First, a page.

I wouldn’t know it at the time, but Kevin Max would release my favorite kind of album as his solo debut in 2001. That would be the “middle space” kind of record that doesn’t really belong to Christian music, or entirely to the mainstream realm either. That would be the faith infused and creative, not the kind overly consumed with the message/propaganda at the expense of musicality and risk.

Creative and wild, weird and wonderful, Stereotype Be celebrates its twentieth anniversary today. As such, I thought it fitting to offer a tribute to the best of the three Dctalk member solo drops at the beginning of the intermission.

Wearing his Beatles and Bowie influences loud and proud, Max also incorporated eastern music influences to his alt-rock stylings, producing my pick for the most timeless (and best) of all Dctalk members post group solo material. Kevin would go on to chase his muse wherever it would lead, often leading to some outstanding work that remains criminally under appreciated beyond his fiercely loyal fan base/fiefdom.

Here’s a brief track by track rating and breakdown:

“Return of the Singer” (5 Stars)

Great opener with middle-eastern musical influences and haunting vocals.

“Existence” (5 Stars)

Soaring vocals and swirling strings paired with Kevin’s vocal vamps and a smattering of world music sounds.

“Be” (4.5 Stars)

An anthem for the outcasts. “Be yourself, don’t let the losers tell you what to do.”

“Angel with No Wings” (4 Stars)

More straightforward alt/rock though excellently done.

“Shaping Space” (4.5 Stars)

A turn toward the Beatles influence here with some brass instrumentation adding a new sonic palate to the album.

“Dead End Moon” (4.5 Stars)

High up in Max’s vocal range this one returns to the eastern musical influences of “Existence” and “Return of the Singer.”

“Union of the Soul” (N/A)

I’m not qualified nor adept at poetry so…

“The Secret Circle” (5 Stars)

A quirky tune, but I’m here for it. Love the acoustic guitar tone and dynamic shifts within the song. Top 5 of the album in my book.

“I Don’t Belong” (4 Stars)

Another one for those who feel on the outside, with a more driving rock direction and terrific backing vocals.

“Blind” (4.5 Stars)

The vibrato is in full flight on this one with a what sound like a sitar? assisting in the background.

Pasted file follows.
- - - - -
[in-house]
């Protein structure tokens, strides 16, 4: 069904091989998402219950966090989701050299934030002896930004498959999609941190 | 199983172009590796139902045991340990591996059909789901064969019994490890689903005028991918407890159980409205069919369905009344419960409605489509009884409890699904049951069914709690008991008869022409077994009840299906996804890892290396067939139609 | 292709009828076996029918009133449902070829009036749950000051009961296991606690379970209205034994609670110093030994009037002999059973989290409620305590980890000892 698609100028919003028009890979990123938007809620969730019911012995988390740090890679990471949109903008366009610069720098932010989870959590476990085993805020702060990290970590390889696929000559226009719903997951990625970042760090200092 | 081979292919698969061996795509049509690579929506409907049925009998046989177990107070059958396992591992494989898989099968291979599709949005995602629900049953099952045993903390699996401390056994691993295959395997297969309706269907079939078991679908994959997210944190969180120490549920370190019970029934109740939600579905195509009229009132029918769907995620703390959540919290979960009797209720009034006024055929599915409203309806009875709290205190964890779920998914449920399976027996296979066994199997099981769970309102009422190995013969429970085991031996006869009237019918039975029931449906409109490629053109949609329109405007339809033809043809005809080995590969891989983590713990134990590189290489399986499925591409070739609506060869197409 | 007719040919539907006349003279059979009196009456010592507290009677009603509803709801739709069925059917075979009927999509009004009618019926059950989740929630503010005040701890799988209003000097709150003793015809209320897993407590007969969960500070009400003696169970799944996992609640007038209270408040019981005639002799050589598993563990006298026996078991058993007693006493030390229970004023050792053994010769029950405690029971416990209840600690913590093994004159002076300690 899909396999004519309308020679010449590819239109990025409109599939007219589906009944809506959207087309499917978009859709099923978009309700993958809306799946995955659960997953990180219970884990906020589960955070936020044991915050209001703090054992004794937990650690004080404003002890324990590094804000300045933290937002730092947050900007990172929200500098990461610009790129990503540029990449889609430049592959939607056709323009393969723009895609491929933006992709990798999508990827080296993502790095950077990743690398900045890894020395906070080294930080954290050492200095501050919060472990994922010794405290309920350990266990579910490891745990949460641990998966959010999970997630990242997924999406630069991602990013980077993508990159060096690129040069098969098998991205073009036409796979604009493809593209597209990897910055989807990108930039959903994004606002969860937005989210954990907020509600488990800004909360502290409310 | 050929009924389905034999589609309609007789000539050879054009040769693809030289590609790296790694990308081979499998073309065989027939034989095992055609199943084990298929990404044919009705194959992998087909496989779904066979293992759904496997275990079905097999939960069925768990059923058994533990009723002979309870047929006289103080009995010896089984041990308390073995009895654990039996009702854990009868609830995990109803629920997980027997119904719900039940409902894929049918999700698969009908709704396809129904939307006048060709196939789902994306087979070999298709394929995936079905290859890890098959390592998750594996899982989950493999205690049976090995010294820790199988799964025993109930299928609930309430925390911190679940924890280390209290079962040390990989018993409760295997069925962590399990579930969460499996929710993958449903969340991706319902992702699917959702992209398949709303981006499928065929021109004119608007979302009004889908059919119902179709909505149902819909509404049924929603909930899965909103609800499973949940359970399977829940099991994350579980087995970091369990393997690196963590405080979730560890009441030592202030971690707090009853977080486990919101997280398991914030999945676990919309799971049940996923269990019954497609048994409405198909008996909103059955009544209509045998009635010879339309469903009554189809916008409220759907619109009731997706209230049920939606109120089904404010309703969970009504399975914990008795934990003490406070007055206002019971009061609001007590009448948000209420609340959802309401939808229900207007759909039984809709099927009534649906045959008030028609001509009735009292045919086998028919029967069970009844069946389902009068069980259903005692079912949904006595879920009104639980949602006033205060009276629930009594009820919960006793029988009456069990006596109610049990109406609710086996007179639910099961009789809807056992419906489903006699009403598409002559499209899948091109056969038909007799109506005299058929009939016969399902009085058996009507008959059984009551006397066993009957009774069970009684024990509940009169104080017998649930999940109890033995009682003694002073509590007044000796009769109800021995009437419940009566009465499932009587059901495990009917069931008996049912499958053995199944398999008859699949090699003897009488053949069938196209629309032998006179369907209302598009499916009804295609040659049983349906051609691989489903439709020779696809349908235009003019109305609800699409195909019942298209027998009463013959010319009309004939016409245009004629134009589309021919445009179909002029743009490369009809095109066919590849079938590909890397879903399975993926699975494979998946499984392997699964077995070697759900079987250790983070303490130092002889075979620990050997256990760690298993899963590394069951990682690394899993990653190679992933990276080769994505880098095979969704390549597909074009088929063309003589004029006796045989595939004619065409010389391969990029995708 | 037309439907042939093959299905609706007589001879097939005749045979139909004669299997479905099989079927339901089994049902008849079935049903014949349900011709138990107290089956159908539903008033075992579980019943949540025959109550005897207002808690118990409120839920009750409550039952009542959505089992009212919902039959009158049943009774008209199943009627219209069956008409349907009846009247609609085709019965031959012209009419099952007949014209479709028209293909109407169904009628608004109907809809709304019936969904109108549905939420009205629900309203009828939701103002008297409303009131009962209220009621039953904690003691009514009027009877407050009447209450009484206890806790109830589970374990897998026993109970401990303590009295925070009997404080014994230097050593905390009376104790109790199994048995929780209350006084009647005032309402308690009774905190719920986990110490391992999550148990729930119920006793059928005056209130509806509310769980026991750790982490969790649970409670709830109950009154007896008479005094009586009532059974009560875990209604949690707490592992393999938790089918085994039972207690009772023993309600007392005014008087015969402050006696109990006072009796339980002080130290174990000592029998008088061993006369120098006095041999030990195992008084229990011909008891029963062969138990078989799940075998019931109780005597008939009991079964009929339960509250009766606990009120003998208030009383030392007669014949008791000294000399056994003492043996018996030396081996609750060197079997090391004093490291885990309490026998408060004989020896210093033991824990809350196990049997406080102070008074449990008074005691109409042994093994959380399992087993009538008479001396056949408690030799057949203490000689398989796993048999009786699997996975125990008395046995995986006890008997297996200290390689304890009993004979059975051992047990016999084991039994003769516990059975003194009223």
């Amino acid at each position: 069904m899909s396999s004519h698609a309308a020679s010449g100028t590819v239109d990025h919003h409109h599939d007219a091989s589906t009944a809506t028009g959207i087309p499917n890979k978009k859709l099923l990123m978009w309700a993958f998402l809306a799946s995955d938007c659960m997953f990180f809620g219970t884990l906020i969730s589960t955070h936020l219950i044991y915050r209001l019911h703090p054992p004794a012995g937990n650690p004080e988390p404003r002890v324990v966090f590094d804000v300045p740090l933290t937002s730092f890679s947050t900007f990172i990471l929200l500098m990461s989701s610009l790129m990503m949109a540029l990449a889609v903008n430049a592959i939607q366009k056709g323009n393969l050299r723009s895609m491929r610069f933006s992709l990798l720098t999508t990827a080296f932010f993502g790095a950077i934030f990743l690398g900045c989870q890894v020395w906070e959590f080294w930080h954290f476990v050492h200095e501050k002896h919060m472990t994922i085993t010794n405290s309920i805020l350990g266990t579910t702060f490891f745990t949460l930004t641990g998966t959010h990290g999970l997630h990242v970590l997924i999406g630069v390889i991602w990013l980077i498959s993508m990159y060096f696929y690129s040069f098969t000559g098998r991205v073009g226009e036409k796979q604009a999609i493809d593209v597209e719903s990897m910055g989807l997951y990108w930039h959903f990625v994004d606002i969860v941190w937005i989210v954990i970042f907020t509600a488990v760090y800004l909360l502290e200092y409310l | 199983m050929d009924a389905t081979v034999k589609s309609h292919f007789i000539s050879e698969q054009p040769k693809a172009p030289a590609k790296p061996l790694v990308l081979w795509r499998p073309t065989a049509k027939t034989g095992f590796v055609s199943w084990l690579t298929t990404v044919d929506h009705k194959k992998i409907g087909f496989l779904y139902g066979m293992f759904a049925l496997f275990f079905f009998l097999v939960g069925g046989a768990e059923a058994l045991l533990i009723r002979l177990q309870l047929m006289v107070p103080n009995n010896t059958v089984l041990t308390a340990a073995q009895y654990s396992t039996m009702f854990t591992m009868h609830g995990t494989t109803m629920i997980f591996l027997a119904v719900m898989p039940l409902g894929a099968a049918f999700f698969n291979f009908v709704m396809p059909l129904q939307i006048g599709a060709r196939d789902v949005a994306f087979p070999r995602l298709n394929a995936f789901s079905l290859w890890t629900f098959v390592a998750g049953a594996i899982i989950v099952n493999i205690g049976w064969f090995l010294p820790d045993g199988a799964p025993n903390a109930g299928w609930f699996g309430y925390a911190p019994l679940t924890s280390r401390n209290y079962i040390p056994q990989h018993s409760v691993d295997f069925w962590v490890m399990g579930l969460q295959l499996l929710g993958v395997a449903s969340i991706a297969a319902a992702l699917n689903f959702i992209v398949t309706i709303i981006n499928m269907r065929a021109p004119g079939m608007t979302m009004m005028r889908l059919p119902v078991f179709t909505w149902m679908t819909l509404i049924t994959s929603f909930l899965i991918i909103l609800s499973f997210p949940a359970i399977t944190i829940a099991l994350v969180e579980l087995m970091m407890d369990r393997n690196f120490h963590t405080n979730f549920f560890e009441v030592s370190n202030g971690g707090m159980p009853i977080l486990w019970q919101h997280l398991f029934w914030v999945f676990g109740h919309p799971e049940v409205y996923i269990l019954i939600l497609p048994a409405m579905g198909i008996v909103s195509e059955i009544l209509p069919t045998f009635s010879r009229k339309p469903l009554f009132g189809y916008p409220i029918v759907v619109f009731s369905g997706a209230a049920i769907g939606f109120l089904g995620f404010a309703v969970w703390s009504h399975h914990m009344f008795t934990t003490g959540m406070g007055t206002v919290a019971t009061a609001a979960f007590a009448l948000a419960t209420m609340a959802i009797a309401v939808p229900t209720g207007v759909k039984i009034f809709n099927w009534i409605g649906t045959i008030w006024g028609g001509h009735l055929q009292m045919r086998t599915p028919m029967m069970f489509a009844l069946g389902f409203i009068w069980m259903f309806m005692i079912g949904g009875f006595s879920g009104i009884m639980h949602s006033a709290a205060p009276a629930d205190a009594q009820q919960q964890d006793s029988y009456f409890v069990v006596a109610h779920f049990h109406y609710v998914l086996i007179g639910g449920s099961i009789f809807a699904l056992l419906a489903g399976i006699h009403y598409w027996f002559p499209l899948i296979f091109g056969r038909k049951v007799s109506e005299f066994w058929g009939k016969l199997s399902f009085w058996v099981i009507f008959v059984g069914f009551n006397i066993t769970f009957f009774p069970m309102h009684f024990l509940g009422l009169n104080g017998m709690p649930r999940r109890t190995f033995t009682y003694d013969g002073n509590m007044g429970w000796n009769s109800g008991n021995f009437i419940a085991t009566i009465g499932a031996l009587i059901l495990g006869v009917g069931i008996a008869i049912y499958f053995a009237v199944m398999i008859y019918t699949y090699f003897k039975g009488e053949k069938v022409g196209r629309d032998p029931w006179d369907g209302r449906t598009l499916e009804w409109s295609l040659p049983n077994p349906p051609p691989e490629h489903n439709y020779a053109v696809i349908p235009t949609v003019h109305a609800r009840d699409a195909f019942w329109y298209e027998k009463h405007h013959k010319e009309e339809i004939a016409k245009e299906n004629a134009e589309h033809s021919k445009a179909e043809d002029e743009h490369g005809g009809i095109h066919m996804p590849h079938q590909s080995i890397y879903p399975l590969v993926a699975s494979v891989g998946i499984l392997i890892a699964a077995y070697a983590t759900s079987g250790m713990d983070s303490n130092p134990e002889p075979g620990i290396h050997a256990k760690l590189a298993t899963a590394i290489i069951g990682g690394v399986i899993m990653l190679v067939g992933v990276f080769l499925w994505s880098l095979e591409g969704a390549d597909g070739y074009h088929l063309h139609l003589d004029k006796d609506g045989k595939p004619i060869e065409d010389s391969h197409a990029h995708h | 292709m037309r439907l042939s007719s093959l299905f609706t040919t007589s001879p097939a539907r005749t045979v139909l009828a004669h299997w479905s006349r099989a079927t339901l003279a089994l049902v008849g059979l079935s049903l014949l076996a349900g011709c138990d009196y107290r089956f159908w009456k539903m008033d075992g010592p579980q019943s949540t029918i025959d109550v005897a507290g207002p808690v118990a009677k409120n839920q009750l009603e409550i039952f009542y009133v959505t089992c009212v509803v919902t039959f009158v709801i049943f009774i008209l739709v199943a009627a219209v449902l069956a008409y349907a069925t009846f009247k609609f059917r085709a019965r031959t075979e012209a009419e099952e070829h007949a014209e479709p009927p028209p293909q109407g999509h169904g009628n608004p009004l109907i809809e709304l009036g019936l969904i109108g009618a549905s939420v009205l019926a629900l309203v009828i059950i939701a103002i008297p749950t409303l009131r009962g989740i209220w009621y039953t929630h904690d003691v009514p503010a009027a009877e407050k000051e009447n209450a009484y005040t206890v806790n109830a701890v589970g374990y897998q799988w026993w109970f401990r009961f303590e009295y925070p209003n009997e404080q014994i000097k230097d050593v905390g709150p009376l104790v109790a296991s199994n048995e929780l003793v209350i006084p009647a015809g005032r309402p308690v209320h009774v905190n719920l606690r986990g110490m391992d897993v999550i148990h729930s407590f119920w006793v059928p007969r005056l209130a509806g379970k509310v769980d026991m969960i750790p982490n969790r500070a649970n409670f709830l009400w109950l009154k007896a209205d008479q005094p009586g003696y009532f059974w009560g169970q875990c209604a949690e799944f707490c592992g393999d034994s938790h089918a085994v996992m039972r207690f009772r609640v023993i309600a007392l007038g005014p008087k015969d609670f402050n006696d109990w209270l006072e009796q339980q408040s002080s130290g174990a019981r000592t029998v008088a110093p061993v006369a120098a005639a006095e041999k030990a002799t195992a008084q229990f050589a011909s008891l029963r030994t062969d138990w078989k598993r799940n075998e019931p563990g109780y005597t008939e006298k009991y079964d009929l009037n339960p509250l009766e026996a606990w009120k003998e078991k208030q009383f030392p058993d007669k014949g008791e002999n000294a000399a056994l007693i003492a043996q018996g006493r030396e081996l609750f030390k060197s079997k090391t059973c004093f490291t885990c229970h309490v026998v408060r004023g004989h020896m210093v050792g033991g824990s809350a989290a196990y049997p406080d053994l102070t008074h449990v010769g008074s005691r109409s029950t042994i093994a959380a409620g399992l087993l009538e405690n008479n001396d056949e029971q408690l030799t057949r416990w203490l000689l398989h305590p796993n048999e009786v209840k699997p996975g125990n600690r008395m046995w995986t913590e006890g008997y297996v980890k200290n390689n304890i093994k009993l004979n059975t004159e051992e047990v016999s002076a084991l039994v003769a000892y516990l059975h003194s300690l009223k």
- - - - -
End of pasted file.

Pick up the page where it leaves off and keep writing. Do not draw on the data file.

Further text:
“On and On” (4 Stars)

Slow and sweet the gentle guitar riff is sublime.

“Her Game” (4.5 Stars)

More Beatlesque moments here in the guitar riff Ave and Max’s self-harmonize vocal stacking.

“Deconstructing Venus” (4 Stars)

A rocker with some good quiet loud dynamics in the verse chorus structure. The latter half of the song has some top notch guitar soloing.

“I Went Over the Edge of the World” (4 Stars)

I Never connected with this one much. Still good alt-rock with a pleasant hook, just doesn’t grab me like the rest of the album.

Average: 4.423 = 4.5 Stars Overall

All in all, Stereotype Be is a great album. It’s hard to classify, as it’s not necessarily a Christian album, nor do I think Max would want it to be called such. Really I’d say it belongs in the convo with other faith-based and more underground independent artists who came before him like the 77s, The Choir, Adam Again, The Lost Dogs, Steve Taylor, etc. It sonically stands apart from these on its own, but it’s spirit is similar—music for everyone informed by his faith but not overshadowed by it so as to be open to all regardless of their spiritual journey. To me, that makes for a timeless record and in my opinion Stereotype Be fits that criteria.

Last word: Definitely worthy owning. A vinyl must if you collect the medium.

Happy 20th Kevin Max and Stereotype Be!

Another post or two you might enjoy: What If Dctalk Never Went Solo? A Hypothetical 6th Album, Every dc Talk Song Ranked